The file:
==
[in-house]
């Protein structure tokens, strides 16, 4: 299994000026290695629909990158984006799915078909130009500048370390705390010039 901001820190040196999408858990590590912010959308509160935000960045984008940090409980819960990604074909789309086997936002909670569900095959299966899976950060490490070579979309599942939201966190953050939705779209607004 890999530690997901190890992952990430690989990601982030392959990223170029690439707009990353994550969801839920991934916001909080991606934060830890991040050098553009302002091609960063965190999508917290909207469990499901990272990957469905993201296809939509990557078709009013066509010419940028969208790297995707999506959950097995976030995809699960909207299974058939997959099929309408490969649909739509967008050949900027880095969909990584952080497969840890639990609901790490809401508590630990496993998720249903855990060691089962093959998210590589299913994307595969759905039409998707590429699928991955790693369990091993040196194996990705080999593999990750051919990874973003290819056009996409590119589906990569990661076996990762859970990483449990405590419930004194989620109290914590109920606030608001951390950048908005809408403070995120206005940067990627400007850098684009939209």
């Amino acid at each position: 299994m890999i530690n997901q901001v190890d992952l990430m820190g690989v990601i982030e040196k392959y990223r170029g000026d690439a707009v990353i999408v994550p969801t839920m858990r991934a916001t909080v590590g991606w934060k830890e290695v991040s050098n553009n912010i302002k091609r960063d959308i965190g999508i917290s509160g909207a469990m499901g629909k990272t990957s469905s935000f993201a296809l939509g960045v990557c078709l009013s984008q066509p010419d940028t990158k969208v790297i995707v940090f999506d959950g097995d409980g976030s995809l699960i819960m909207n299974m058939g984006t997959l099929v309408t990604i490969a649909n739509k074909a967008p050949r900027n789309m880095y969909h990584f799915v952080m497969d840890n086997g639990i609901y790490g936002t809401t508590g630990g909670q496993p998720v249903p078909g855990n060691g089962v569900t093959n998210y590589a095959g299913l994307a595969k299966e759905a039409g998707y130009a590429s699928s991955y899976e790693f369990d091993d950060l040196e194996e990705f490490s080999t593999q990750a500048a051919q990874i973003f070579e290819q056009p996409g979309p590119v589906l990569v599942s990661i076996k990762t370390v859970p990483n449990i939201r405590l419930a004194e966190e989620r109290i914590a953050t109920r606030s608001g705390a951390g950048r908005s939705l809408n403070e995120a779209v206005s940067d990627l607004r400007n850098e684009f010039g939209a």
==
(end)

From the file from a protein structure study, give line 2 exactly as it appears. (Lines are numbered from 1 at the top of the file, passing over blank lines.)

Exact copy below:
């Protein structure tokens, strides 16, 4: 299994000026290695629909990158984006799915078909130009500048370390705390010039 901001820190040196999408858990590590912010959308509160935000960045984008940090409980819960990604074909789309086997936002909670569900095959299966899976950060490490070579979309599942939201966190953050939705779209607004 890999530690997901190890992952990430690989990601982030392959990223170029690439707009990353994550969801839920991934916001909080991606934060830890991040050098553009302002091609960063965190999508917290909207469990499901990272990957469905993201296809939509990557078709009013066509010419940028969208790297995707999506959950097995976030995809699960909207299974058939997959099929309408490969649909739509967008050949900027880095969909990584952080497969840890639990609901790490809401508590630990496993998720249903855990060691089962093959998210590589299913994307595969759905039409998707590429699928991955790693369990091993040196194996990705080999593999990750051919990874973003290819056009996409590119589906990569990661076996990762859970990483449990405590419930004194989620109290914590109920606030608001951390950048908005809408403070995120206005940067990627400007850098684009939209």